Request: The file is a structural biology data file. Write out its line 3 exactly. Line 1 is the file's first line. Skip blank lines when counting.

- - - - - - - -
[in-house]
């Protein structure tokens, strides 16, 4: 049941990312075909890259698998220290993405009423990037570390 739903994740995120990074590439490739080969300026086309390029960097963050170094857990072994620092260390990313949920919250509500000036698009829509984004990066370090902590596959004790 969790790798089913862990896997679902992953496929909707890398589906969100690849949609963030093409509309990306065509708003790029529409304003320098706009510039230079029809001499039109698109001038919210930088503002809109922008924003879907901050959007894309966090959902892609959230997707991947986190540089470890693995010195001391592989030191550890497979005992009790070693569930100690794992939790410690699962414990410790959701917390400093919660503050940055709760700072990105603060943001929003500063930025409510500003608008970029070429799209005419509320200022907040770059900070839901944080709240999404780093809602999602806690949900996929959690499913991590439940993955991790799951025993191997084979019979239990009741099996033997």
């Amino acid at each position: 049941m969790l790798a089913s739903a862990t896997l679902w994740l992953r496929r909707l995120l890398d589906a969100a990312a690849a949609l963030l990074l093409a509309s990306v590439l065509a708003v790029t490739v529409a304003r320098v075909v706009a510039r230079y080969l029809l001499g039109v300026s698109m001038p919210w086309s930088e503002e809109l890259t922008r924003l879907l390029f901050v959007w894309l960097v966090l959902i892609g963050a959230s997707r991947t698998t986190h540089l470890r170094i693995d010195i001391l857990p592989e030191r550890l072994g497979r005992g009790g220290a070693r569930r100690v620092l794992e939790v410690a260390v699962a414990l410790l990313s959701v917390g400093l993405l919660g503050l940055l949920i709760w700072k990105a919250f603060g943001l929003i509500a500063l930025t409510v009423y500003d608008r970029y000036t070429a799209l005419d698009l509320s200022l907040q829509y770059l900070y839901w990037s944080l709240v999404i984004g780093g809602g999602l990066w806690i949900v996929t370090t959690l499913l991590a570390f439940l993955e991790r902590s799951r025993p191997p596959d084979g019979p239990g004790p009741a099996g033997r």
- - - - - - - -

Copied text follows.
């Amino acid at each position: 049941m969790l790798a089913s739903a862990t896997l679902w994740l992953r496929r909707l995120l890398d589906a969100a990312a690849a949609l963030l990074l093409a509309s990306v590439l065509a708003v790029t490739v529409a304003r320098v075909v706009a510039r230079y080969l029809l001499g039109v300026s698109m001038p919210w086309s930088e503002e809109l890259t922008r924003l879907l390029f901050v959007w894309l960097v966090l959902i892609g963050a959230s997707r991947t698998t986190h540089l470890r170094i693995d010195i001391l857990p592989e030191r550890l072994g497979r005992g009790g220290a070693r569930r100690v620092l794992e939790v410690a260390v699962a414990l410790l990313s959701v917390g400093l993405l919660g503050l940055l949920i709760w700072k990105a919250f603060g943001l929003i509500a500063l930025t409510v009423y500003d608008r970029y000036t070429a799209l005419d698009l509320s200022l907040q829509y770059l900070y839901w990037s944080l709240v999404i984004g780093g809602g999602l990066w806690i949900v996929t370090t959690l499913l991590a570390f439940l993955e991790r902590s799951r025993p191997p596959d084979g019979p239990g004790p009741a099996g033997r």